THE FLYING FILM STUDIO

With a much-modified B-25 Mitchell, one innovative Hollywood aviation film company looked to the past to meet the demands of the future

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A splendid view of B-25N Mitchell N1042B with its bespoke Circle- Vision camera fit extended, during its display at Old Warden — of all places — on the last day of April 1972.
ADRIAN M. BALCH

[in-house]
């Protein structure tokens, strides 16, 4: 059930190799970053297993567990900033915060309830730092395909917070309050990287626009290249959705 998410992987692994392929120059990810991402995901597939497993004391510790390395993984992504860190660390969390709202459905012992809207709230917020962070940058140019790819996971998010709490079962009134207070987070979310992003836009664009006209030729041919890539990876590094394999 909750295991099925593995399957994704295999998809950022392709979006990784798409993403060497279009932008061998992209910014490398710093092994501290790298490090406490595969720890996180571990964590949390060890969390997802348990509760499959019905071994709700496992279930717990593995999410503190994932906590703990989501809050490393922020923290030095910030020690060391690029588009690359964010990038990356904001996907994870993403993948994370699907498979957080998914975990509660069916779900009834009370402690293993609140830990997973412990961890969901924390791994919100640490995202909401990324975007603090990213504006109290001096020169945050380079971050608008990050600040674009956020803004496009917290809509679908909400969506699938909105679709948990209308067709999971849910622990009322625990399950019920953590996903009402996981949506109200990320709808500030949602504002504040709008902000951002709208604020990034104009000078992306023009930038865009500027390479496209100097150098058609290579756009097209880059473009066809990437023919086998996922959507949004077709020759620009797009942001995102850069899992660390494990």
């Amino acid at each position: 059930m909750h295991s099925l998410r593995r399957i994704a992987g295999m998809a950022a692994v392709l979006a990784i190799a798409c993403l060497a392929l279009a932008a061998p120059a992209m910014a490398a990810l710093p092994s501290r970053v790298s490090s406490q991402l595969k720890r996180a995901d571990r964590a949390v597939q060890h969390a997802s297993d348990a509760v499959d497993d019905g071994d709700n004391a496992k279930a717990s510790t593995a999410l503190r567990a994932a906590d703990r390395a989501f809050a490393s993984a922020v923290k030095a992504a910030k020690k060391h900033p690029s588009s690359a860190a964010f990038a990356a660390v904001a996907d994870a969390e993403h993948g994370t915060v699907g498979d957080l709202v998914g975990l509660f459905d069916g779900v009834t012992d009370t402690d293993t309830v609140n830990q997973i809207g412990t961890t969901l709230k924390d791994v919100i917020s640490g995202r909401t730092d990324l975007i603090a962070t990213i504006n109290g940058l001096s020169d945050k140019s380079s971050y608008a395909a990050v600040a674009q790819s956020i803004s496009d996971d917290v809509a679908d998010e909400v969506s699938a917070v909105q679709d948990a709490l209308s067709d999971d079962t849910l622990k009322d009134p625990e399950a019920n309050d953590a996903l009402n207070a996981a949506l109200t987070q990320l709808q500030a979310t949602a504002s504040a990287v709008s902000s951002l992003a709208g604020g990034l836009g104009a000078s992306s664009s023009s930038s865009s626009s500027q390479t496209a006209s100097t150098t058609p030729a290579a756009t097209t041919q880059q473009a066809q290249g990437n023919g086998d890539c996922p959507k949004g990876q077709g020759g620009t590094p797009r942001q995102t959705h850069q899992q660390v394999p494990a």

There was a time before today’s drones, lightweight cameras and the advent of practical helicopter gyro technology when capturing aerial images was a cumbersome and often risky business for film-makers. The techniques and practices of air-to-air cinematography can be traced back to the dawn of both the aviation and film industries, notable examples being the death-defying scenes in such classics as 1927’s Wings and 1930’s Hell’s Angels, using both mounted and hand-held cameras to capture the drama as it happened in the skies.

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